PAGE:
Monday 15th April 2013
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It is believed throughout the UK that road safety can directly be affected by the condition and structure of the roads. The shift in British attitudes claims that when the roads are constructed to a high standard then there will be fewer accidents and deaths.

Twenty years ago, British people believed that improved driving skills and pedestrian road knowledge were the top improvements for road safety.

How road safety attitudes have changed in the last 20 years

According to public opinions have changed dramatically over the last twenty years towards road safety. Here are some examples of how people's attitudes have altered. Number 10 is the lowest score, and number 1 is the highest.

  • The improvement in roads ranked 10 in 1993 compared to 1 in 2013.
  • Tougher driver and pedestrian education ranked 9 in 1993 compared to 2 in 2013.
  • Improvement in law towards total drinking and driving ban ranked 1 in 1993 compared to 3 in 2013.
  • Progression in random breathalysing tests ranked 3 in 1993 compared to 4 in 2013.
  • Development in public transport ranked 7 in 1993 compared to 5 in 2013.
  • Harsher and tougher driving tests ranked 4 in 1993 compared to 6 in 2013.
  • Severe law enforcements and ruthless penalties ranked 2 in 1993 compared to 7 in 2013.
  • Black spot warning signs ranked 5 in 1993 compared to 8 in 2013.
  • Priority for cyclists and more cycling lanes ranked 6 in 1993 compared to 9 in 2013.
  • Passenger restriction ranked 12 in 1993 compared to 10 in 2013.

Road safety law enforcement changes

Breathalyser tests have consistently remained quite equal. However, more severe laws and harsher penalties for being caught drink or drug driving have completely changed. Another strong change over the last 20 years in road safety is the law enforcement for wearing seat belts. Prior to 1993, forty percent of motorists refused to wear seat belts. Since the laws have become increasingly strict every motorist and passenger today uses them. In fact, my Peugeot 407 estate will play a loud ever increasing annoying sound the longer you leave the seatbelt disconnected once you begin your journey.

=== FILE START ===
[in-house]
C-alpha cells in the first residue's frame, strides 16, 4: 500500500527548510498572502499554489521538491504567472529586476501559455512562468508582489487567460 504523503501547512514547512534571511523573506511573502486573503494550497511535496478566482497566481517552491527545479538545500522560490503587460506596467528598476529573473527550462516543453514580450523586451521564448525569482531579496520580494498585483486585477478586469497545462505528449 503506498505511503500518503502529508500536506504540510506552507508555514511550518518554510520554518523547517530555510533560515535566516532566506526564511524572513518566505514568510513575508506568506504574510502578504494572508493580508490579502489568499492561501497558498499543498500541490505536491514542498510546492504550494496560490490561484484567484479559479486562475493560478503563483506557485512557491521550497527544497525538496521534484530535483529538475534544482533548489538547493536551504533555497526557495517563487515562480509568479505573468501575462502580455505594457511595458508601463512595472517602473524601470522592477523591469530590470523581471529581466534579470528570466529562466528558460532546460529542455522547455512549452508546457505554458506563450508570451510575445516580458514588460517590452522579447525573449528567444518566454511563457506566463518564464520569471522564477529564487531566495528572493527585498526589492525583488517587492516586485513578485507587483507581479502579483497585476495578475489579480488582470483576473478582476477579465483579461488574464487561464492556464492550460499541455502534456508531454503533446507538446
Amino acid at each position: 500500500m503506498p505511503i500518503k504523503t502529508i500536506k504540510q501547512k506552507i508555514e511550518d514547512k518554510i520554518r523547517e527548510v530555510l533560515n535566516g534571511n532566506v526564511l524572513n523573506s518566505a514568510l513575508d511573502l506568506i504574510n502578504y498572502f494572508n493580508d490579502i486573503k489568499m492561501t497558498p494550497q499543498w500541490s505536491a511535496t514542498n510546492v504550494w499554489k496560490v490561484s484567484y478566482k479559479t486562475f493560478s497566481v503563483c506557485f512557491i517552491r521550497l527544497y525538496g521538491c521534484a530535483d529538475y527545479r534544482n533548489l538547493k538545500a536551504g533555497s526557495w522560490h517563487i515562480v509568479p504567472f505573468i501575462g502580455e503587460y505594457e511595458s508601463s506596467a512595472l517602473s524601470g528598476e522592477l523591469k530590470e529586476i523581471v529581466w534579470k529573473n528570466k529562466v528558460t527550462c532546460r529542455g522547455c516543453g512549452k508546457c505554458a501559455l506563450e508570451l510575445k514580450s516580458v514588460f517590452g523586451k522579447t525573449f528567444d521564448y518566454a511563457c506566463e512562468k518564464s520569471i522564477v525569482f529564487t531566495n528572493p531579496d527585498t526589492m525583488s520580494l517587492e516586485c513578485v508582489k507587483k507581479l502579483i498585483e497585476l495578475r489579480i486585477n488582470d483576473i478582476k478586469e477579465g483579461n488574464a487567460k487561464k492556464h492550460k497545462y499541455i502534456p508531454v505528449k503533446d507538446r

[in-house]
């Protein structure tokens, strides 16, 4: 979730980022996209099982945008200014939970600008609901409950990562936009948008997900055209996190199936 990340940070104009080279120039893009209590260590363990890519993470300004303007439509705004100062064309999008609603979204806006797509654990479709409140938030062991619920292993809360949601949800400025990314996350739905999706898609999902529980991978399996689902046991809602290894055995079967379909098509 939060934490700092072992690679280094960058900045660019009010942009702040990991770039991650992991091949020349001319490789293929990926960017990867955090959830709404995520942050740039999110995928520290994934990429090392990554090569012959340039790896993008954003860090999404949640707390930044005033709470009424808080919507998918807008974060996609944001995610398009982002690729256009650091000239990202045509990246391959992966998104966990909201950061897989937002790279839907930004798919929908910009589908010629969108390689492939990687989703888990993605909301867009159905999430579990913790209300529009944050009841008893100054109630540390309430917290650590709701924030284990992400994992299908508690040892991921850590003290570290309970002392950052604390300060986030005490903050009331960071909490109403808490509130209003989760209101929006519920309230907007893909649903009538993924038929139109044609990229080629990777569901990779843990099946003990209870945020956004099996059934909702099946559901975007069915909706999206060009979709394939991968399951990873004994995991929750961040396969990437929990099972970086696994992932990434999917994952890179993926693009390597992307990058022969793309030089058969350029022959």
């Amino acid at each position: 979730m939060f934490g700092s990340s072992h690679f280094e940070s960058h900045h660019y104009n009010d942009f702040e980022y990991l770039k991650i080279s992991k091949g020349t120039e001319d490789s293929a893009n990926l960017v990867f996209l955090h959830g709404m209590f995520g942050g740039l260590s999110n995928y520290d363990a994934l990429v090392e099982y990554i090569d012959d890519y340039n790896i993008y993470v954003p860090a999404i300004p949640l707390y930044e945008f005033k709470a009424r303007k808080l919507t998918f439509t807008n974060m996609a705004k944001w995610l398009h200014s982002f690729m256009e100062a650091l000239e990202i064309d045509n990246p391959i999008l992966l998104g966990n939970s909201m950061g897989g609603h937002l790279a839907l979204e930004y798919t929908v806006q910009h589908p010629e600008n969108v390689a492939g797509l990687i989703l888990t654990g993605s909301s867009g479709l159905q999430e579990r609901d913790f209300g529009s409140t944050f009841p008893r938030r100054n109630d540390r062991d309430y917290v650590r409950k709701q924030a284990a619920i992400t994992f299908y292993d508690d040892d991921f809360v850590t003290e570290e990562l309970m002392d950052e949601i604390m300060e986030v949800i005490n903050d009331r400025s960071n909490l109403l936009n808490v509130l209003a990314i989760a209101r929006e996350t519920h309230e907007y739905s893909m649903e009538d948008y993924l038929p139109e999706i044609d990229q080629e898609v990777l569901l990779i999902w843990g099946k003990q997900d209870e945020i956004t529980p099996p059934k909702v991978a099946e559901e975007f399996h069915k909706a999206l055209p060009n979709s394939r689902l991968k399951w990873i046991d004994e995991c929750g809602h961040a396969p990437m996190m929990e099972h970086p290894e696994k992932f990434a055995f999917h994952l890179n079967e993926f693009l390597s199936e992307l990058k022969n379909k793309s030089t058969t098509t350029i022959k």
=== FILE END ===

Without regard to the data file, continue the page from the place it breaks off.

The introduction of mobile phones became every motorist's curse. If you have never used a mobile device to phone or text while driving, then you have probably been a witness to the act ten times over with other motorists. Many lives have been lost over the years because of motorists using a mobile phone while driving. Phoning and texting at the same time as driving is worse than drink driving. Drivers become disorientated, their reactions are slower; speed control is more difficult and changing lanes or going around a roundabout is virtually impossible. Statistics prove that motorists phoning or texting are four times more likely to be involved in a fatal accident compared not to using a mobile device. During December 2003, a new legislation was imposed making it illegal for motorists to operate a mobile device while driving. Today, people are still willing to take risks; especially the younger generation but there are now heavy consequences if you’re caught. There is an instant fine of £60, and an automatic fixed penalty of three points added to motorist's licences. Furthermore, if your case is taken to court, you could incur a driving disqualification and an additional £1,000 fine.

The introduction of tougher MOT rule's March 2013 also created a stir among motorists. MOT's were already quite hard-hitting financially to motorists; however, the increased checks on vehicles will have a knock-on-effect to better improved road safety. Over the last 20 years, cars have become more sophisticated; all motorists, including females and young drivers now have to become mini experts in solving mechanical issues. With the extensive information now available online, this endeavour is not an impossible task.

Over the years, the public has strongly opposed the introduction of new laws. Their introduction has proven beneficial and has saved countless accidents and lives.

Although motorists have always been in opposition to new laws, it stands to reason that the changes have been advantageous.